Neural correlates of decision making on a gambling task

Stephanie M. Carlson, Vivian Zayas, Amy Guthormsen

Research output: Contribution to journalArticle

33 Scopus citations

Abstract

Individual differences in affective decision making were examined by recording event-related potentials (ERPs) while 74 typically developing 8-year-olds (38 boys, 36 girls) completed a 4-choice gambling task (Hungry Donkey Task; E. A. Crone & M. W. van der Molen, 2004). ERP results indicated: (a) a robust P300 component in response to feedback (punishment vs. reward outcomes), (b) anticipation effects (stimulus-preceding negativity) prior to outcomes presented on frequent (vs. infrequent) punishment choices, (c) anticipation effects prior to selections associated with short and long-term losses (vs. gains), and (d) individual differences in ERP components were significantly correlated with behavioral performance and verbal ability. These findings suggest that neurophysiological responses may be an index of children's trait-based and/or developmental level of decision-making skills in affective-motivational situations.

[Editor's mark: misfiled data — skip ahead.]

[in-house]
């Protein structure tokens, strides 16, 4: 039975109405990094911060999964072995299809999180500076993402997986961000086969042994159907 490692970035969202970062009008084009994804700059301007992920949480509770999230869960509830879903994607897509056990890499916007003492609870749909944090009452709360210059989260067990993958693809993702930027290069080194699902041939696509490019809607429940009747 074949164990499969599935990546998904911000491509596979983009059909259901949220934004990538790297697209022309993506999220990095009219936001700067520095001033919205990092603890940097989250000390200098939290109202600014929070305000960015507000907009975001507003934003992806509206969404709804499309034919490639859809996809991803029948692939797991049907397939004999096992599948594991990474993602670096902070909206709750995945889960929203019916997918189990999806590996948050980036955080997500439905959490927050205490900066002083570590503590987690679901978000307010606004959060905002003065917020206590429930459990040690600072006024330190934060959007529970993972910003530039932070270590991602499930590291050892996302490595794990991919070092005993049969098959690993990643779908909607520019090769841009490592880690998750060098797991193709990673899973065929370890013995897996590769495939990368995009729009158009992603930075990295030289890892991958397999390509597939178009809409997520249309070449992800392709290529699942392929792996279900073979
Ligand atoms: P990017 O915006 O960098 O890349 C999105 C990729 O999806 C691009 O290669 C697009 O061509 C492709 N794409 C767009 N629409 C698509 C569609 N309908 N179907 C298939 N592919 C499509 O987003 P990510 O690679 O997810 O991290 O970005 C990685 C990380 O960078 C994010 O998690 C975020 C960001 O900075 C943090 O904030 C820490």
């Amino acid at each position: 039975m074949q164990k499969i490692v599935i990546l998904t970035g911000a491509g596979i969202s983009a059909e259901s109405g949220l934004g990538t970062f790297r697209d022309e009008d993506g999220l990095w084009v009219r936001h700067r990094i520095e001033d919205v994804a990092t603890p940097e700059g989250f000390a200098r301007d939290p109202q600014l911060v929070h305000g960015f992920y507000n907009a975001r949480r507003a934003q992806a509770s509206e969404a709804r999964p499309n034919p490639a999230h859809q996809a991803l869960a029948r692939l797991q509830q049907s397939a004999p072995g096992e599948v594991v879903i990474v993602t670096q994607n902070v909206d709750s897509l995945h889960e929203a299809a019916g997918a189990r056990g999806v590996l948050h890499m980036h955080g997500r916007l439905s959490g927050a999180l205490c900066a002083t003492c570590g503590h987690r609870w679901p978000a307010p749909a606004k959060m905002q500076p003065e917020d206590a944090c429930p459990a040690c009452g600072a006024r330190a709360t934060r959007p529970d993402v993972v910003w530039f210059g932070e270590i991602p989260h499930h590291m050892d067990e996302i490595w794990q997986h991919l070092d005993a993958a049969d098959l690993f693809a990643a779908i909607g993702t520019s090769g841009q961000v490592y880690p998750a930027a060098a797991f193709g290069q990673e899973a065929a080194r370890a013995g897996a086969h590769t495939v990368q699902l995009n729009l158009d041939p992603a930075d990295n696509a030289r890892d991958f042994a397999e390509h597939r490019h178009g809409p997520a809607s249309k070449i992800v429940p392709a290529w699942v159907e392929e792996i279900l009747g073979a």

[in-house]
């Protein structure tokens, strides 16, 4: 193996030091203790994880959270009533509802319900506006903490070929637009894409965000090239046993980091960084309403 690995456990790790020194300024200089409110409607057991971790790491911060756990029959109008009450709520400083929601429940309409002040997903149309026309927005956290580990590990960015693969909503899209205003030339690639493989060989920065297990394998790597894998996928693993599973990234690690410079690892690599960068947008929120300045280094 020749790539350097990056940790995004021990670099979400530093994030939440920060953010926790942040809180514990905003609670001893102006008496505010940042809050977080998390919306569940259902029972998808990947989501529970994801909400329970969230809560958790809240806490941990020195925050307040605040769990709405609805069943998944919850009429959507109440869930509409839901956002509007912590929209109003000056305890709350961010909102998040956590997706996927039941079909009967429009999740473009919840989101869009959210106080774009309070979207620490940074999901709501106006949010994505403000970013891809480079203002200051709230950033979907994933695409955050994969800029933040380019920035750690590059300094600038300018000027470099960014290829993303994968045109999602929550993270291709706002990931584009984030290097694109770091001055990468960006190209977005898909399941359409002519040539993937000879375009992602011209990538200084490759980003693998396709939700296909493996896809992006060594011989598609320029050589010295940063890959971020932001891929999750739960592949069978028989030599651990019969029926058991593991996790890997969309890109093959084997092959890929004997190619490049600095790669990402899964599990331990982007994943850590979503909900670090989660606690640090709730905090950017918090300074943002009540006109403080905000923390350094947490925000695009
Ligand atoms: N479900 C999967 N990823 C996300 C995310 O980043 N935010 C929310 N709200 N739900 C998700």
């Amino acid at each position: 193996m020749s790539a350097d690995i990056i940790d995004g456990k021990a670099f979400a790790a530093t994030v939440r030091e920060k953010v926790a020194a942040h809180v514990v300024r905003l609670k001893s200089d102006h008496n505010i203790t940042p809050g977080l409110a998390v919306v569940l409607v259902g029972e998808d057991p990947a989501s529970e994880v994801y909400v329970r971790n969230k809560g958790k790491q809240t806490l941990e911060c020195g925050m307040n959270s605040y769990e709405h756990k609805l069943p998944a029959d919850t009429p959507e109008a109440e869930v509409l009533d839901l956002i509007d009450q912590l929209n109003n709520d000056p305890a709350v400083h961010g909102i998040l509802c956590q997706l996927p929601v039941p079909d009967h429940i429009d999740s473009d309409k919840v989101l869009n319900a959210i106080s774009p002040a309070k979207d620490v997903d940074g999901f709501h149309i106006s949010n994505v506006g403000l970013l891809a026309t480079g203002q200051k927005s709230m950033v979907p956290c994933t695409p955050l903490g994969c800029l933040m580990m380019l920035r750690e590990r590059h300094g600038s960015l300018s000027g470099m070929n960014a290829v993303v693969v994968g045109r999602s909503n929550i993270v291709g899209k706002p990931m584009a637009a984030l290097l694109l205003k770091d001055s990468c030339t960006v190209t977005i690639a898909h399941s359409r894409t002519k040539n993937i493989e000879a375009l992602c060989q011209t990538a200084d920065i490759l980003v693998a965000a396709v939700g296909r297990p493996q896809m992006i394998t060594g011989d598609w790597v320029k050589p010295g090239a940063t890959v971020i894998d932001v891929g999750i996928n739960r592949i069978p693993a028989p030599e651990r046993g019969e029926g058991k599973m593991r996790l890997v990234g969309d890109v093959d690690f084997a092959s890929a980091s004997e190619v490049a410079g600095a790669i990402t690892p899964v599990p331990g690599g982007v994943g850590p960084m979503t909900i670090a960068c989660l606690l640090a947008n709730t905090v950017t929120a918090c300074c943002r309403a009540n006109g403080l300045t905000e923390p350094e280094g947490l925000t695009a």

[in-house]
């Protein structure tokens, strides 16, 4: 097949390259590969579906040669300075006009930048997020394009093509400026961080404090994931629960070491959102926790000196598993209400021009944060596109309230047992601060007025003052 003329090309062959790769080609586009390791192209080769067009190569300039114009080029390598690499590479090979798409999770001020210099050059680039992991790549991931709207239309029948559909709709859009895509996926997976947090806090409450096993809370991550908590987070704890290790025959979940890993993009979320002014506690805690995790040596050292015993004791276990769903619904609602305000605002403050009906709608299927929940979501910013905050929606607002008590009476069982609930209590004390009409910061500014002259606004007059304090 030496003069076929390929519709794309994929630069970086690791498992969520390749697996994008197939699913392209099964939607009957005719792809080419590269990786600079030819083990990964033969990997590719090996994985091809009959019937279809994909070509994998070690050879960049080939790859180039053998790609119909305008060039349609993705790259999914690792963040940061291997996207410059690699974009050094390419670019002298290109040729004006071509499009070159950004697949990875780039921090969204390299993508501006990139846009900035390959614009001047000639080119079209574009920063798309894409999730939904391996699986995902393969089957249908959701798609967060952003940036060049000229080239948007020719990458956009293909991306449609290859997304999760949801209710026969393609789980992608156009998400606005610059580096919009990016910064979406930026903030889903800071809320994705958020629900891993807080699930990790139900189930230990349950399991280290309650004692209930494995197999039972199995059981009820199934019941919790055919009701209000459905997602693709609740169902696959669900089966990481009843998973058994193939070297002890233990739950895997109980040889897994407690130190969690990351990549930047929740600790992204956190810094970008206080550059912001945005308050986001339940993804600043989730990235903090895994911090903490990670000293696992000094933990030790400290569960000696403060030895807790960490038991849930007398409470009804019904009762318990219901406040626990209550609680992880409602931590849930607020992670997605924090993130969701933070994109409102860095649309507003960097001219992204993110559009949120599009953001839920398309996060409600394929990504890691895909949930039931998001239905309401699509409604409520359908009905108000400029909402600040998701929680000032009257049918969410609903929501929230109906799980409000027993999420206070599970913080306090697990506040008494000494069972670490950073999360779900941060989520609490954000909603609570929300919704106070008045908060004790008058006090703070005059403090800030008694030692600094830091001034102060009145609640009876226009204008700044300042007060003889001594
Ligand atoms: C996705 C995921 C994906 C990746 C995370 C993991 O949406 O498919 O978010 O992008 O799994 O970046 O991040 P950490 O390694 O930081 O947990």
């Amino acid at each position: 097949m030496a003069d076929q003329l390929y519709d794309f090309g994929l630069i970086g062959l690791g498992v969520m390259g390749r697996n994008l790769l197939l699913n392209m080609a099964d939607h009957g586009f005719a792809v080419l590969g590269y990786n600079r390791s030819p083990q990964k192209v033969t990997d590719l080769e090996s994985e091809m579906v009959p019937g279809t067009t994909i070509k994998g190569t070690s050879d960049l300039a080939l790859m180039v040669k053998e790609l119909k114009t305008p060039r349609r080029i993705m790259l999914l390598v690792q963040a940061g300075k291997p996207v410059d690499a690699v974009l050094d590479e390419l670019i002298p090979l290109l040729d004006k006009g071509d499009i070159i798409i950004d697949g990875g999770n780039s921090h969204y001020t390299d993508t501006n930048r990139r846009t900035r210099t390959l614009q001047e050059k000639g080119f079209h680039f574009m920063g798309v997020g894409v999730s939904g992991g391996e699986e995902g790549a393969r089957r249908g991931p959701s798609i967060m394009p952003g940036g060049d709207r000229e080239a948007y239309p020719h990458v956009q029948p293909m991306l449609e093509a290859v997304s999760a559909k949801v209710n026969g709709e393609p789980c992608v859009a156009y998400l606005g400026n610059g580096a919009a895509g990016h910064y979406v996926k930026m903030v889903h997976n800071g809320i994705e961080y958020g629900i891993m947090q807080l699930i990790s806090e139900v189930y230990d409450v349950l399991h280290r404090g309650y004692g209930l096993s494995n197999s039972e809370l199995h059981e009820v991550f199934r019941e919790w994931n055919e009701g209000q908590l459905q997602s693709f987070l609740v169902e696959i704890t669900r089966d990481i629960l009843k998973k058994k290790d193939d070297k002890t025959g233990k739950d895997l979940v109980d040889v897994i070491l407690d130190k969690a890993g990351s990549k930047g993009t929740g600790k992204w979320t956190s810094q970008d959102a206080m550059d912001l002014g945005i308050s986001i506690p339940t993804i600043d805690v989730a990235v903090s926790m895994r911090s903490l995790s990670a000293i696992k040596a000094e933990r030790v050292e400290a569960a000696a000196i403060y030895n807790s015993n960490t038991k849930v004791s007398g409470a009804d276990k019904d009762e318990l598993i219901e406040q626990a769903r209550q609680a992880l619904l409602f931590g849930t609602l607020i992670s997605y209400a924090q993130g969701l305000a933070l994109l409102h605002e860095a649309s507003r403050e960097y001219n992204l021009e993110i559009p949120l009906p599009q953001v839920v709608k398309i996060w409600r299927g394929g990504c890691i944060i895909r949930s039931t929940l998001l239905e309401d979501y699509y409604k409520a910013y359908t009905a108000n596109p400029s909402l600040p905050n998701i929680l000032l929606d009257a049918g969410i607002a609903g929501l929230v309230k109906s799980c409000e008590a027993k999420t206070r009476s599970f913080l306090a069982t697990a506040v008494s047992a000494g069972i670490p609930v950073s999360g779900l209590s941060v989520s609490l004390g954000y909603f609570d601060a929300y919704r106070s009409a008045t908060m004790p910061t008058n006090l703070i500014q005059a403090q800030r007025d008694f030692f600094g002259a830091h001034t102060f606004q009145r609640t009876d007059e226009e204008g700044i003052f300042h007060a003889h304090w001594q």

Original languageEnglish (US)
Pages (from-to)1076-1096
Number of pages21
JournalChild development
Volume80
Issue number4
DOIs
StatePublished - Jul 1 2009

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